What will the workplace look like 10 years from now? Will everyone work on his or her own schedules and projects, or will large corporate players decide every aspect of our lives?
It’s hard to tell, because there is ample evidence in today’s world suggesting both prospects.
On one hand, success stories like WeWork and Uber have shown that the gig economy is booming so quickly that the notion of permanent employment will soon be history; on the other hand, however, small companies are increasingly being consolidated into a few large ones (just look at the acquisition history of Facebook, SoftBank and Walmart). Does that mean we will find ourselves all working for the same employer in the end?
Predicting the future is usually futile but still important so we can *try* to prepare for what’s coming.
In an effort to help with that, a recent study by consulting firm PwC and the University of Oxford narrowed countless variables that will shape the future workplace down to just two axes: fragmentation vs. integration (will large companies dominate, or will many small ones co-exist?) and collectivism vs. individualism (will “me first” prevail, or will societies work together through a sense of collective responsibility?).
The two axes will therefore divide the future into four possible scenarios, which PwC color-coded into red, yellow, green and blue.
(You can take a personality quiz here to find out which world you belong in.)
The Red World: Individualism + Fragmentation
“The red world” is the gig economy going to extremes, in which “organizations and individuals race to give consumers what they want” and “innovation outpaces regulation,” the report summarized. Expect more entrepreneurs, bizarre inventions, flexible-hour workers and baffled regulators. By 2030, the number for “permanent employment” in the U.S. will drop to nine percent, PwC predicted.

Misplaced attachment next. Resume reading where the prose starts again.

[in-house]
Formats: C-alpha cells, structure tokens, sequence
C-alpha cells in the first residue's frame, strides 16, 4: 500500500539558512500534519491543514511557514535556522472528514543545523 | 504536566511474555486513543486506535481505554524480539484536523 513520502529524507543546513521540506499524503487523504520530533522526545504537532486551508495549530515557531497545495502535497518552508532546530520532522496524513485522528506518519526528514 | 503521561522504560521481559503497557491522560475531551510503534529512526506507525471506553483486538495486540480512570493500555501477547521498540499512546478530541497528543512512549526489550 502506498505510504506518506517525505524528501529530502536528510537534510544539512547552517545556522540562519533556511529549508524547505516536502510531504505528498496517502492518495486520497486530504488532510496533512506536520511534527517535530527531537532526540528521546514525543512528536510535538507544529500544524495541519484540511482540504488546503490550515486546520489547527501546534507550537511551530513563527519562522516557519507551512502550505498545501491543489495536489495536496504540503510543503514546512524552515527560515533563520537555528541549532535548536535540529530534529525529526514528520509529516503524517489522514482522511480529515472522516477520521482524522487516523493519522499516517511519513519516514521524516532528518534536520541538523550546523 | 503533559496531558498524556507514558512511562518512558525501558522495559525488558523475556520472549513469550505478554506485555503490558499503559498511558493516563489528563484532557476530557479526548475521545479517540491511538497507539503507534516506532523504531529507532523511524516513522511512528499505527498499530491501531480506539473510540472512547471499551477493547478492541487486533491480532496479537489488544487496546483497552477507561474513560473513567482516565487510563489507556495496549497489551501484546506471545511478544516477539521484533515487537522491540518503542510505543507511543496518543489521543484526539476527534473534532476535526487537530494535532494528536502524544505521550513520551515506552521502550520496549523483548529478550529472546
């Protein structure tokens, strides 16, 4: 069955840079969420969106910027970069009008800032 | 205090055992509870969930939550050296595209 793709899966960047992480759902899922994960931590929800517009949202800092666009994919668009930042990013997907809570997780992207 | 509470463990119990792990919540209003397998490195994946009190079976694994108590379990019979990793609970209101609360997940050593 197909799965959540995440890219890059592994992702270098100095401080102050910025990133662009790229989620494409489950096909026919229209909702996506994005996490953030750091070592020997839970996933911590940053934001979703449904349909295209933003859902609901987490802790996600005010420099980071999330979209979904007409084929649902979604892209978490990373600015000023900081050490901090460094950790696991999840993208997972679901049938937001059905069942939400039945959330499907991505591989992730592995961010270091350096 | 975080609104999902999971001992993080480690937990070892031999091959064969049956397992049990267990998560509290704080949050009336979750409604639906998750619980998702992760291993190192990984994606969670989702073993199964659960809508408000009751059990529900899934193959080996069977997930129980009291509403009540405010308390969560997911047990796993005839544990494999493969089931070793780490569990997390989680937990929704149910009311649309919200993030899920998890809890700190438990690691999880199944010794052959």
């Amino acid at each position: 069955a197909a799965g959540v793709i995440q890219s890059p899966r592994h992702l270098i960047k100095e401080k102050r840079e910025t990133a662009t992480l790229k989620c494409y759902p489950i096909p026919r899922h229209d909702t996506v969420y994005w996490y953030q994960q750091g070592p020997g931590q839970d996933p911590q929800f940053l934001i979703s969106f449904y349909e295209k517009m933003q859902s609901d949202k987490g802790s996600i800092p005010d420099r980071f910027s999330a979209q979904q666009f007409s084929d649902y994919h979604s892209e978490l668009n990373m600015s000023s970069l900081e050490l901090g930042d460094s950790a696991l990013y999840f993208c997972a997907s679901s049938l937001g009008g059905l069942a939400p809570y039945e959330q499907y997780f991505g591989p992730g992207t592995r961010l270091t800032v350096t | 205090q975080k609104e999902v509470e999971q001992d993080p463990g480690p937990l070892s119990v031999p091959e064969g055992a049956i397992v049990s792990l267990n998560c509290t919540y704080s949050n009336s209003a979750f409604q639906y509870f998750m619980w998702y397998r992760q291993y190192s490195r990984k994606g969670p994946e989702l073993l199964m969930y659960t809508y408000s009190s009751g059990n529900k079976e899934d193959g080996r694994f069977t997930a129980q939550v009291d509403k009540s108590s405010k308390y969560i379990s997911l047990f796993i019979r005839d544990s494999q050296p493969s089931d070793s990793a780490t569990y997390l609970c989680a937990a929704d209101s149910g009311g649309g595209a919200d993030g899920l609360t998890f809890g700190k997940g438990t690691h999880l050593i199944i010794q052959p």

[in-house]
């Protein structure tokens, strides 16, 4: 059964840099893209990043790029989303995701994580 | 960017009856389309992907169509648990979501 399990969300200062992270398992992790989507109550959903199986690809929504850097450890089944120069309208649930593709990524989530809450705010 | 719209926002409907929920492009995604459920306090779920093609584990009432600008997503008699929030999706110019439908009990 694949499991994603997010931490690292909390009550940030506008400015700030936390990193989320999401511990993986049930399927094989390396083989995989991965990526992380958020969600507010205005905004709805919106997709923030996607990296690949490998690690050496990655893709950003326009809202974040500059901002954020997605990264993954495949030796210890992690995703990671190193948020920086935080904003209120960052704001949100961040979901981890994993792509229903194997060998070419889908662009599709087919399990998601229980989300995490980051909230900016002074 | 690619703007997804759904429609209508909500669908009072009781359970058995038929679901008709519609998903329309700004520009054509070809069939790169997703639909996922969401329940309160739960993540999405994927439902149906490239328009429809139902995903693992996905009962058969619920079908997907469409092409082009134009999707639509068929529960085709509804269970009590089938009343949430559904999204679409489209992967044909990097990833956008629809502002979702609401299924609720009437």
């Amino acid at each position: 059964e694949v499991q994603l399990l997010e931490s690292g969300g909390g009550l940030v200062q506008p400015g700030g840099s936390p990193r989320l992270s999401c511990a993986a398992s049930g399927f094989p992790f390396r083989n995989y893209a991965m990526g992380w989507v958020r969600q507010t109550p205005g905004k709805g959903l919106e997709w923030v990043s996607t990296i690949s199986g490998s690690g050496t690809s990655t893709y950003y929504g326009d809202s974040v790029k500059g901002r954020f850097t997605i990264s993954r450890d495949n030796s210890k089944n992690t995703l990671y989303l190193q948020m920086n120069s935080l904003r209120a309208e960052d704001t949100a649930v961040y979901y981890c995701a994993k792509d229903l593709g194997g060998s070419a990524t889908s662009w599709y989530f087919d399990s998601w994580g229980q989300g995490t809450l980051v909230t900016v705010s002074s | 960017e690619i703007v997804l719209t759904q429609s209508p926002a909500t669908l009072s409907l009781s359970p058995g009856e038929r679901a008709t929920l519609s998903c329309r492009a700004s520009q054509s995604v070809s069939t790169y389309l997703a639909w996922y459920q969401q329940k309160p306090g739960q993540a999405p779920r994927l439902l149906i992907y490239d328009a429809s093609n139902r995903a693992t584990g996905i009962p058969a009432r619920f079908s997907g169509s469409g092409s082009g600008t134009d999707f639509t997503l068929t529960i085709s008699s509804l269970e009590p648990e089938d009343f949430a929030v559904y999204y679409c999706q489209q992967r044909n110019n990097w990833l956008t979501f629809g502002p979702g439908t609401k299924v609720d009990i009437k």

Celeb Who Will Love This World: Mark Zuckerberg (and most of his Silicon Valley friends)
The Yellow World: Collectivism + Fragmentation
“The yellow world” is basically “the red world” with a moral conscience.
The business landscape will be powered by entrepreneurship and innovation, but not driven entirely by profit. Ethical fairness and community values will come before investment return and growth. It will be an ideal place for “artisans, makers and ‘new Worker Guilds,’” according to PwC. “Humanness is highly valued.”
Celeb Who Will Love This World: Jim Carrey
The Green World: Collectivism + Integration
Due to its high level of integration, “the green world” will be dominated by established companies rather than entrepreneurs. However, like “the yellow world,” social responsibilities will play a crucial role in business decisions.
Human workers will remain the dominant force in material production so as to set moral standards. A hypothetical social movement like “Stop the Bots” will attract millions of followers in this scenario, and, in 2030, governments will likely introduce a bill banning all companies from using petrol and diesel vehicles, PwC predicted.
Celeb Who Will Love This World: Jamie Dimon
The Blue World: Individualism + Integration
Lastly, “the blue world,” also dominated by large companies rather than small ones, will bear striking similarities to the early stages of capitalism which history has seen before.
It will feature continuing economic competition between the U.S. and the rest of the world.
“The net worth of the top one percent of Chinese households overtakes that of the top one percent of U.S. households for the first time” by 2020, the report predicted, and, by 2030, “India’s largest tech company will announce a 24 percent increase in annual revenue, largely attributed to its introduction of cognitive-enhancing drugs for its workforce.”
Celeb Who Will Love This World: Jack Ma